The sequencing of the works and the various requirements of each phase required a multifaceted approach to contract management. The novation of the original employer’s representative contract for the project from Cork County Council to Irish Water, via the Government Conditions of Contract, was just the first of five different forms of contract. The delivery of the wastewater treatment plant was achieved through a FIDIC gold book contract.

The south side networks contracts were awarded with an Irish Water developed Major Civil Engineering form of contract, leveraging from the experience of our gas networks business in delivering similar pipeline infrastructure.

New Engineering Contract model being utilised for estuary crossing

The tender for the delivery of new pumping stations and a new wastewater network in Cobh is progressing under an Irish Water Design Build Form of Contract. Finally, the New Engineering Contract (NEC) model is being utilised for the estuary crossing as the most suitable form of contract for the specialised area of drilling and estuary crossings.

The various contract models bring an additional area of complexity to project management, but equally the negotiated procedure under the utility directive allows for a clarification process to ensure all tendering entities have a clear understanding of Irish Water’s requirements.

Irish Water works closely with local communities across the lower harbour to raise awareness of the importance of this investment in water quality and to engage with stakeholders in relation to planned work at all stages of the project.

Irish Water has hosted 75 community engagement events for residents and businesses and currently operates a text message service to keep communities updated weekly on road closures and planned works in all affected areas.

Public engagement

A range of communications collateral including project brochures, newsletters, project videos, project storyboards, advertisements, posters placed locally and notices in community and parish newsletters, have all been developed to support public engagement.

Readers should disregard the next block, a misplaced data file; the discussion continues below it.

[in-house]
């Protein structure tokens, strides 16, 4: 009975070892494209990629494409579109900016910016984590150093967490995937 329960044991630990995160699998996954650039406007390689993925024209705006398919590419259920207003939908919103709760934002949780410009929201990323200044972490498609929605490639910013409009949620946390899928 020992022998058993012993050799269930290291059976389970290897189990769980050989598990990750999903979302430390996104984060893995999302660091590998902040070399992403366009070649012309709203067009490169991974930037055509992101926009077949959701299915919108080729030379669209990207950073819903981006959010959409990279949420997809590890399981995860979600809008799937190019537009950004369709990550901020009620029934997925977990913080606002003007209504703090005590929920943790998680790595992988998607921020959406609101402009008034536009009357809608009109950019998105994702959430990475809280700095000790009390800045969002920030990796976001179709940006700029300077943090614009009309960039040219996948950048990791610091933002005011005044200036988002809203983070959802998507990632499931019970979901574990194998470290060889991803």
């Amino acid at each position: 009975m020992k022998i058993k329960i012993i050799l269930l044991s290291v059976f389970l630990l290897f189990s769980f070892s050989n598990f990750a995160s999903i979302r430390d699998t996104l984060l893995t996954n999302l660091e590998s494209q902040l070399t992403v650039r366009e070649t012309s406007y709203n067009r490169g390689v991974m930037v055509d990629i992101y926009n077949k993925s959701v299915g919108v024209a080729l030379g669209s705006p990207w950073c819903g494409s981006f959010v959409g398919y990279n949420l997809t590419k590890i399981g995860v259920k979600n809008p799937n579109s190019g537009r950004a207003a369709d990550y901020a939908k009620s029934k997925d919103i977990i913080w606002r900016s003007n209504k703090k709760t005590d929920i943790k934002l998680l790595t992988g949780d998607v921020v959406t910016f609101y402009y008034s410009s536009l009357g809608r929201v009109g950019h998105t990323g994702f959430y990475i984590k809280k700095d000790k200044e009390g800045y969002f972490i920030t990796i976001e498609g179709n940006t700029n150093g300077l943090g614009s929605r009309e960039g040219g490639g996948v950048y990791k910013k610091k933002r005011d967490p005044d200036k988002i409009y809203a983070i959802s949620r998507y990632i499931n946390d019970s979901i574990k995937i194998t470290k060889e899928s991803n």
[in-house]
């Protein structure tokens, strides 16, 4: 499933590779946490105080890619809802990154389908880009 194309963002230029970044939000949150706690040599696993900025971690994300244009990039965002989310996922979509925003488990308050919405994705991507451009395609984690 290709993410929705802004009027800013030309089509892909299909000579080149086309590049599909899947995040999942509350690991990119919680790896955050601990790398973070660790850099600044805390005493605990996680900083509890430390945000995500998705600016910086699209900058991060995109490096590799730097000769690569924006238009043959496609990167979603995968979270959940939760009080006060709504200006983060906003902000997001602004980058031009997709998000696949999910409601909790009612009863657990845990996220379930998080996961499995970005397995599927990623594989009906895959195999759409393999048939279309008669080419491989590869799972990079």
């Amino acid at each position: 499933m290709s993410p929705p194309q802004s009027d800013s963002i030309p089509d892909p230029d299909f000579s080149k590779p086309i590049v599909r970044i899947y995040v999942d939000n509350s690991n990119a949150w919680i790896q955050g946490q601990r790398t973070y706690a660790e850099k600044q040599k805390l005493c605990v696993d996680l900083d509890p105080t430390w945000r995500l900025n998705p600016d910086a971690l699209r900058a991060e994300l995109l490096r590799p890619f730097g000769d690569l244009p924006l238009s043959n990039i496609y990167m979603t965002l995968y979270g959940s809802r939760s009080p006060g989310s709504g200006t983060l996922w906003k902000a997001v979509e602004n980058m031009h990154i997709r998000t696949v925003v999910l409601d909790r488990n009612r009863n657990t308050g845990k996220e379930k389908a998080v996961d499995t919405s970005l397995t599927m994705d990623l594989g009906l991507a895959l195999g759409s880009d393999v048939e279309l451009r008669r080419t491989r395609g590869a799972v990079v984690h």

The role of a full time Community Liaison Officer (CLO), visible in the community and working closely with the Resident Engineering team and with locals directly impacted by the works, has been a very positive feature of the work to date.

Community Engagement is currently undertaken by a CLO appointed by the contractor to manage communications as work continues on development of the pipeline network in towns such as Monkstown, Carrigaline and Passage West. At each stage the project teams have looked for innovative ways to engage and reach as wide an audience as possible.

Leading and lagging metrics

Safety is at the heart of everything that Irish Water does and no job is so important that it can’t be done safely. In carrying out the construction works, the associated contracts contain Key Performance Indicators (KPIs) which reward safety excellence and penalise poor performance. Both leading and lagging metrics are monitored and the IW RE site team includes a full time HSQE Supervisor.

Overall, while the Cork Lower Harbour Main Drainage Scheme is designed to address the unacceptable legacy practices of the past, it will ultimately deliver modern, high-quality wastewater infrastructure that will benefit generations to come.

It is designed to accommodate future growth across the region and will support new industry locating in Cork as well as planned housing developments. There are many challenges in delivering this complex project, but it is one that the Irish Water take pride in delivering for the people of Cork and beyond.

Authors: Déaglán Healy, project manager, Major Projects, Ervia Group. Civil & Mechanical Engineer with more than 25 years’ experience in the planning, design and construction of utility pipeline projects. Currently responsible for the delivery of the Cork Lower Harbour Main Drainage Project.
Catherine Sheridan B.E MSc. CEng MIEI PMP has 18 years’ experience in the planning and delivery of water and wastewater projects including community engagement and communications. Having worked with Irish Water and Major Projects, her current role with Ervia is as brand communications technical adviser. O'RiordanCivilCork County Council,Irish Water,wastewater
When you read headlines highlighting that raw sewage continues to flow into our waters at 43 urban areas across Ireland (The Irish Times, November 23, 2016), the scale of the problem facing Irish Water is clear. For decades, untreated wastewater has been discharged into our rivers and seas at towns...